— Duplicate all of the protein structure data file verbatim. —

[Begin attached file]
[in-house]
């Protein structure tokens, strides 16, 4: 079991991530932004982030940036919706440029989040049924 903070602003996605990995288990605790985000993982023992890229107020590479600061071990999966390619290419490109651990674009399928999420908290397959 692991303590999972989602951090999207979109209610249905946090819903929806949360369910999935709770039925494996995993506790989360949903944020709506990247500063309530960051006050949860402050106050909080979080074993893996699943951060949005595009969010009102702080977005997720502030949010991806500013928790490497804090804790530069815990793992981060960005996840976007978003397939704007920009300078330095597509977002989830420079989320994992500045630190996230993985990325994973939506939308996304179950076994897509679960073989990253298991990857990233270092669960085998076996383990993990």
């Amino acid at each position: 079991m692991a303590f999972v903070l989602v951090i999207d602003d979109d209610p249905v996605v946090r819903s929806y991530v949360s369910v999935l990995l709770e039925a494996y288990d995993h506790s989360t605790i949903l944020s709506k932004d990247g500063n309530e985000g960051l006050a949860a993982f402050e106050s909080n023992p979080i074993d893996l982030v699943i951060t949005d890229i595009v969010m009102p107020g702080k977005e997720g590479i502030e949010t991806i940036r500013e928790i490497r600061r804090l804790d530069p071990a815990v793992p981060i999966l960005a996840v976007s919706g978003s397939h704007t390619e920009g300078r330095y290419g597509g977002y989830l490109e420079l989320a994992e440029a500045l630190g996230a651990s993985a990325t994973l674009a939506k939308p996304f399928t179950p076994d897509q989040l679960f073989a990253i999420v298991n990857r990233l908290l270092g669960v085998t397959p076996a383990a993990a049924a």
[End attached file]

[in-house]
């Protein structure tokens, strides 16, 4: 079991991530932004982030940036919706440029989040049924 903070602003996605990995288990605790985000993982023992890229107020590479600061071990999966390619290419490109651990674009399928999420908290397959 692991303590999972989602951090999207979109209610249905946090819903929806949360369910999935709770039925494996995993506790989360949903944020709506990247500063309530960051006050949860402050106050909080979080074993893996699943951060949005595009969010009102702080977005997720502030949010991806500013928790490497804090804790530069815990793992981060960005996840976007978003397939704007920009300078330095597509977002989830420079989320994992500045630190996230993985990325994973939506939308996304179950076994897509679960073989990253298991990857990233270092669960085998076996383990993990």
């Amino acid at each position: 079991m692991a303590f999972v903070l989602v951090i999207d602003d979109d209610p249905v996605v946090r819903s929806y991530v949360s369910v999935l990995l709770e039925a494996y288990d995993h506790s989360t605790i949903l944020s709506k932004d990247g500063n309530e985000g960051l006050a949860a993982f402050e106050s909080n023992p979080i074993d893996l982030v699943i951060t949005d890229i595009v969010m009102p107020g702080k977005e997720g590479i502030e949010t991806i940036r500013e928790i490497r600061r804090l804790d530069p071990a815990v793992p981060i999966l960005a996840v976007s919706g978003s397939h704007t390619e920009g300078r330095y290419g597509g977002y989830l490109e420079l989320a994992e440029a500045l630190g996230a651990s993985a990325t994973l674009a939506k939308p996304f399928t179950p076994d897509q989040l679960f073989a990253i999420v298991n990857r990233l908290l270092g669960v085998t397959p076996a383990a993990a049924a």